Where I once felt rattled and helpless beneath the weight of the University System, I have now learned courage and faith from the activism and example of my fellow peers.
I am the student featured in Maine Campus article “Students Fighting for improved mental health care on campus” published recently this April.
Since then, President Ferrini Mundy has sanctioned a student-led group to open a democratic channel to the administration on UMaine’s Mental Healthcare — a proud first step.
Empowerment on this front exists only because of students’ unprecedented actions to make change. To name a few of these students: Takquan Parks, Harrison Ransley and Finn Bradenday. These individuals demonstrated courage by paving the way for leaders to emerge under the cause (members of the newly forming mental health committee — you know who you are).
I want to take a word to reflect on this development and also the recently published “rebuttal” given by Douglas Johnson, the counseling center’s director. After all, I feel that he and I must want the same things.
Numbers are important, but not completely telling on their own. Numbers can only belie questions. Questions are directed and necessarily limited in their scope. In this way, questions do not reveal a complete picture, even when answered correctly. The suicide rate on campus may have seen a rare spike for enrolled students this year — but shouldn’t that number also historically account for those students who were un-enrolled and then completed suicide? Also, the Counseling Center may staff some hours for singly employed “Triage Service,” but what percentage of intake does that one counselor actually perform by phone?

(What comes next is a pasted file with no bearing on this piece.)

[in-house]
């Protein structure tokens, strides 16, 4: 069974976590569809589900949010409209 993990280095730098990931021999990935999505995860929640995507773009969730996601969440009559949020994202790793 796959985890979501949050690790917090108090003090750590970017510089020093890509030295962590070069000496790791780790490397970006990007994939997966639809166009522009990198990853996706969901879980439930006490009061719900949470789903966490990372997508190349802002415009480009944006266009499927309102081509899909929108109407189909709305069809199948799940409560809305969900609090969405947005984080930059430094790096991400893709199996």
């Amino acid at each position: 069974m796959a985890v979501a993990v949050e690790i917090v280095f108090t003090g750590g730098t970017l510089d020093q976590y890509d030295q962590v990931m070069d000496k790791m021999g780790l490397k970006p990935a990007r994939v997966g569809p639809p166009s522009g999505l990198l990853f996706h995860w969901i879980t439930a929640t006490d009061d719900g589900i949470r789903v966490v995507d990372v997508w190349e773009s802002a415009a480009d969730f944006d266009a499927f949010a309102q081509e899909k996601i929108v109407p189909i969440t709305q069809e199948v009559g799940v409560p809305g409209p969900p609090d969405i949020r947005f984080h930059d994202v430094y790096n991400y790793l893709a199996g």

And I just want to say, before going any further, that I get it. It’s all very common to acknowledge that things could always be “better.” “There are only so many resources,” as they say.
But these rationalizations are meager, and far from end-all. It is a poor trade to exchange collective justice for the paltriness of excuse. Let us not forget that the question of “Who gets what” is never answered by science or fate, but always by sheer political will. You will find that portions on the decision-making table are always divvied away from you until you are present to represent yourself.
More than anything else, courage is the virtue so desperately needed now among us. We may know that we are smart enough to solve problems, and we may even know — when we are truly honest with ourselves — that solving problems is within our collective power. But the call that begs us to action is not met by smartness or unrealized potential, but by the individual courage, we summon within ourselves to make our vision real in this world.
I have seen a lot of this courage at UMaine, and that is the impression I will leave here with.